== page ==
EGU21-11194, updated on 10 Jan 2024
EGU General Assembly 2021
© Author(s) 2024. This work is distributed under
the Creative Commons Attribution 4.0 License.

Jet-driven bow waves as electron accelerators in the magnetosheath: Monte Carlo simulations

Laura Vuorinen1, Rami Vainio1, Heli Hietala2, and Terry Z. Liu3,4
Laura Vuorinen et al.
  • 1Department of Physics and Astronomy, University of Turku, Turku, Finland (
  • 2Blackett Laboratory, Imperial College London, London, United Kingdom
  • 3Cooperative Programs for the Advancement of Earth System Science, University Corporation for Atmospheric Research, Boulder, CO, USA
  • 4Geophysical Institute, University of Alaska, Fairbanks, Fairbanks, AK, USA

Magnetosheath jets are fast flows of plasma frequently observed downstream of the Earth's quasi-parallel shock. Previous observations have shown that these jets can exhibit supermagnetosonic speeds relative to the background flow and develop their own bow waves or shocks. Such jets have been observed to be able to accelerate ions and electrons. In our study, we model electron acceleration by jet-driven bow waves in the magnetosheath using test-particle Monte Carlo simulations that include magnetic mirroring and pitch-angle scattering of magnetic irregularities. We compare the simulation results to spacecraft observations of similar events to understand the acceleration mechanisms at play. Our preliminary results suggest that the energy increase of electrons can be explained by shock drift acceleration at the moving bow wave. Our simulations allow us to estimate the efficiency of acceleration as a function of different jet and magnetosheath parameters. The acceleration introduced by jet-driven bow waves amplifies shock acceleration downstream of the Earth’s bow shock and may also be applicable to other shock environments.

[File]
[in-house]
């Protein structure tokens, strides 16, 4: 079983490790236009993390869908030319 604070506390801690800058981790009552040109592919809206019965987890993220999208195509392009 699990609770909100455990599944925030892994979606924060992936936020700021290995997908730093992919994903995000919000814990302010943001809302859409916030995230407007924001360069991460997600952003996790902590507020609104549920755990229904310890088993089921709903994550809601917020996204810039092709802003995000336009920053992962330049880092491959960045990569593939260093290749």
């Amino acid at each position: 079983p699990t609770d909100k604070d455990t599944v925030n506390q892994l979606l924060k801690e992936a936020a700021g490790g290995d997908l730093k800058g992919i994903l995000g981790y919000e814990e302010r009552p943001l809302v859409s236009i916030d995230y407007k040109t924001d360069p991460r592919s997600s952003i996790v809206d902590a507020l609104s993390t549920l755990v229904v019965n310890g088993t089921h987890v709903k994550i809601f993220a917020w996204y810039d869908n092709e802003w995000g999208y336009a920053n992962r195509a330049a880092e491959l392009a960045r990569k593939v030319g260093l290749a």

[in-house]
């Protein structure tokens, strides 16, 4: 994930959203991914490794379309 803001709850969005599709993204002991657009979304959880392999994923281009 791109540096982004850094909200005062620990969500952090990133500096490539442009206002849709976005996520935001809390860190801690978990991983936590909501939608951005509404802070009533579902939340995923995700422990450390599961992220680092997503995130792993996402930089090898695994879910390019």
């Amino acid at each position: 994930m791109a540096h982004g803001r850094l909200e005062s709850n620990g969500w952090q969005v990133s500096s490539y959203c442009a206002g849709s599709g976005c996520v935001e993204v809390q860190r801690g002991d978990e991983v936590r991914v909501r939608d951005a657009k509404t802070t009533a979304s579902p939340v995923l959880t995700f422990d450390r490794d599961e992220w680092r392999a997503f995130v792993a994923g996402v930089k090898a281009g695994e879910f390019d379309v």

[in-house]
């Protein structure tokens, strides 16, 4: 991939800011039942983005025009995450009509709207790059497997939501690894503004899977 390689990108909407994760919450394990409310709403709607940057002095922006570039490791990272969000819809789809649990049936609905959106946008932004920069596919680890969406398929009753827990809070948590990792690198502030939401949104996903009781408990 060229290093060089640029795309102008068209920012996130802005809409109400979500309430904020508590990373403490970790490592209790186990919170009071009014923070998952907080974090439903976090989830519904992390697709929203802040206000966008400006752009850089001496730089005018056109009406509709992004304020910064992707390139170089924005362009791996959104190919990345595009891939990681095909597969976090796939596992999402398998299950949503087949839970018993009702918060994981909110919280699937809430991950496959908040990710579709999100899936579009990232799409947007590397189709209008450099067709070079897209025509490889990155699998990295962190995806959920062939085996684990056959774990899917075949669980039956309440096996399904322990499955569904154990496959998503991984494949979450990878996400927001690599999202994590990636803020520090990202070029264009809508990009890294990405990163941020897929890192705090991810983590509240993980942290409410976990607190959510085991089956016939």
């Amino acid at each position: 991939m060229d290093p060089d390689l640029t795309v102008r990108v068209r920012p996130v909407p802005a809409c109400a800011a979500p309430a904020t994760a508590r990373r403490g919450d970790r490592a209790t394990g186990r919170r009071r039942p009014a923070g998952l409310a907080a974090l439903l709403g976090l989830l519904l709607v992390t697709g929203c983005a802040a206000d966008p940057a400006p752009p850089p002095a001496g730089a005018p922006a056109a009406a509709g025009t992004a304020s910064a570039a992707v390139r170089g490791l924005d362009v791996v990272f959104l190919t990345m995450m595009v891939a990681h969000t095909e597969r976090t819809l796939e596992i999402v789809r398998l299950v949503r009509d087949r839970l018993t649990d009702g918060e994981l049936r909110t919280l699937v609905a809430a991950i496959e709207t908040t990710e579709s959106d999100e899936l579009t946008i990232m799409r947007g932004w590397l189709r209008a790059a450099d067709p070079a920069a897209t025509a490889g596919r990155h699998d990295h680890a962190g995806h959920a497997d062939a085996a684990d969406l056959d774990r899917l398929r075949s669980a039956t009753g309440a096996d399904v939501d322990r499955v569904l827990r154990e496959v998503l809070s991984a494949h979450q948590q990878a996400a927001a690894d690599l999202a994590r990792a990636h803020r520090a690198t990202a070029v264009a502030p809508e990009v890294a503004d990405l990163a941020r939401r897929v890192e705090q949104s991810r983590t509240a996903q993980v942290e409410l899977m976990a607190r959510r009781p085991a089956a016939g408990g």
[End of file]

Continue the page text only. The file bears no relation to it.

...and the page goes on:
How to cite: Vuorinen, L., Vainio, R., Hietala, H., and Liu, T. Z.: Jet-driven bow waves as electron accelerators in the magnetosheath: Monte Carlo simulations, EGU General Assembly 2021, online, 19–30 Apr 2021, EGU21-11194,, 2021.

Corresponding displays formerly uploaded have been withdrawn.